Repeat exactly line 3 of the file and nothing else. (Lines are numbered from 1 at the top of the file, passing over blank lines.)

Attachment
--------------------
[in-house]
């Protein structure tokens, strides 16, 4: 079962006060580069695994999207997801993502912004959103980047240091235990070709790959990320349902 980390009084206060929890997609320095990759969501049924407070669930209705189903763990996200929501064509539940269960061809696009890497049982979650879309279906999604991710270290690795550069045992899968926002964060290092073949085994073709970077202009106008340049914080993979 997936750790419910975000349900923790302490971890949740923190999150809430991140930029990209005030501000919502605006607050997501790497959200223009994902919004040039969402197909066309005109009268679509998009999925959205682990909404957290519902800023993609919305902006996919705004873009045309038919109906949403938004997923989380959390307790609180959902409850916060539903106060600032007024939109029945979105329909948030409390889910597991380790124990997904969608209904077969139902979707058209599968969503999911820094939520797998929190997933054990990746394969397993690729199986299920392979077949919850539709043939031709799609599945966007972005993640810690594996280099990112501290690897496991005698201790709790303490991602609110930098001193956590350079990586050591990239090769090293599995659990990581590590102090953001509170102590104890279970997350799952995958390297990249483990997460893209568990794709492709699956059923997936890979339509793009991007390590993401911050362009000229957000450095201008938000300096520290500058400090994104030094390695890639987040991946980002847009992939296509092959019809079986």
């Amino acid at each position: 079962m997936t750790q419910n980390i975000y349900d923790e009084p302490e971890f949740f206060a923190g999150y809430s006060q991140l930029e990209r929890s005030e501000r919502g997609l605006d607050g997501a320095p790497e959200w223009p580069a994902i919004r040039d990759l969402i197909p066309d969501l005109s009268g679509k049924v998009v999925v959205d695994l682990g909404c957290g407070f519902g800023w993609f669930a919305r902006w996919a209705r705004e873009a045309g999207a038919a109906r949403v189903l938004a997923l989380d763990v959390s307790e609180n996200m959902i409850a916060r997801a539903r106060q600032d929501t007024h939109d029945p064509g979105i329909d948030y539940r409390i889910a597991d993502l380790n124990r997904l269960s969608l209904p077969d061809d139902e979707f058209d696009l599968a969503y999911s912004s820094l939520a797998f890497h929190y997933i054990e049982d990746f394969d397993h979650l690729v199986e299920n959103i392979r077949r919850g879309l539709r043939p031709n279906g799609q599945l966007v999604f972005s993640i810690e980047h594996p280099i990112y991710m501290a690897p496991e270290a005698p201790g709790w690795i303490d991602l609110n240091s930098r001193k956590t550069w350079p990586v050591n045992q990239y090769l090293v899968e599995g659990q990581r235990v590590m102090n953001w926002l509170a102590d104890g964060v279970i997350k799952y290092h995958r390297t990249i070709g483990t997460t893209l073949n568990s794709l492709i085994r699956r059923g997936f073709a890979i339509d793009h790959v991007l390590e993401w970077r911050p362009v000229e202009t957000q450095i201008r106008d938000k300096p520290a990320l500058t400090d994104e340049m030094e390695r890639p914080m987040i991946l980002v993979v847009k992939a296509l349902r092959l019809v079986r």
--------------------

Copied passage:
């Amino acid at each position: 079962m997936t750790q419910n980390i975000y349900d923790e009084p302490e971890f949740f206060a923190g999150y809430s006060q991140l930029e990209r929890s005030e501000r919502g997609l605006d607050g997501a320095p790497e959200w223009p580069a994902i919004r040039d990759l969402i197909p066309d969501l005109s009268g679509k049924v998009v999925v959205d695994l682990g909404c957290g407070f519902g800023w993609f669930a919305r902006w996919a209705r705004e873009a045309g999207a038919a109906r949403v189903l938004a997923l989380d763990v959390s307790e609180n996200m959902i409850a916060r997801a539903r106060q600032d929501t007024h939109d029945p064509g979105i329909d948030y539940r409390i889910a597991d993502l380790n124990r997904l269960s969608l209904p077969d061809d139902e979707f058209d696009l599968a969503y999911s912004s820094l939520a797998f890497h929190y997933i054990e049982d990746f394969d397993h979650l690729v199986e299920n959103i392979r077949r919850g879309l539709r043939p031709n279906g799609q599945l966007v999604f972005s993640i810690e980047h594996p280099i990112y991710m501290a690897p496991e270290a005698p201790g709790w690795i303490d991602l609110n240091s930098r001193k956590t550069w350079p990586v050591n045992q990239y090769l090293v899968e599995g659990q990581r235990v590590m102090n953001w926002l509170a102590d104890g964060v279970i997350k799952y290092h995958r390297t990249i070709g483990t997460t893209l073949n568990s794709l492709i085994r699956r059923g997936f073709a890979i339509d793009h790959v991007l390590e993401w970077r911050p362009v000229e202009t957000q450095i201008r106008d938000k300096p520290a990320l500058t400090d994104e340049m030094e390695r890639p914080m987040i991946l980002v993979v847009k992939a296509l349902r092959l019809v079986r």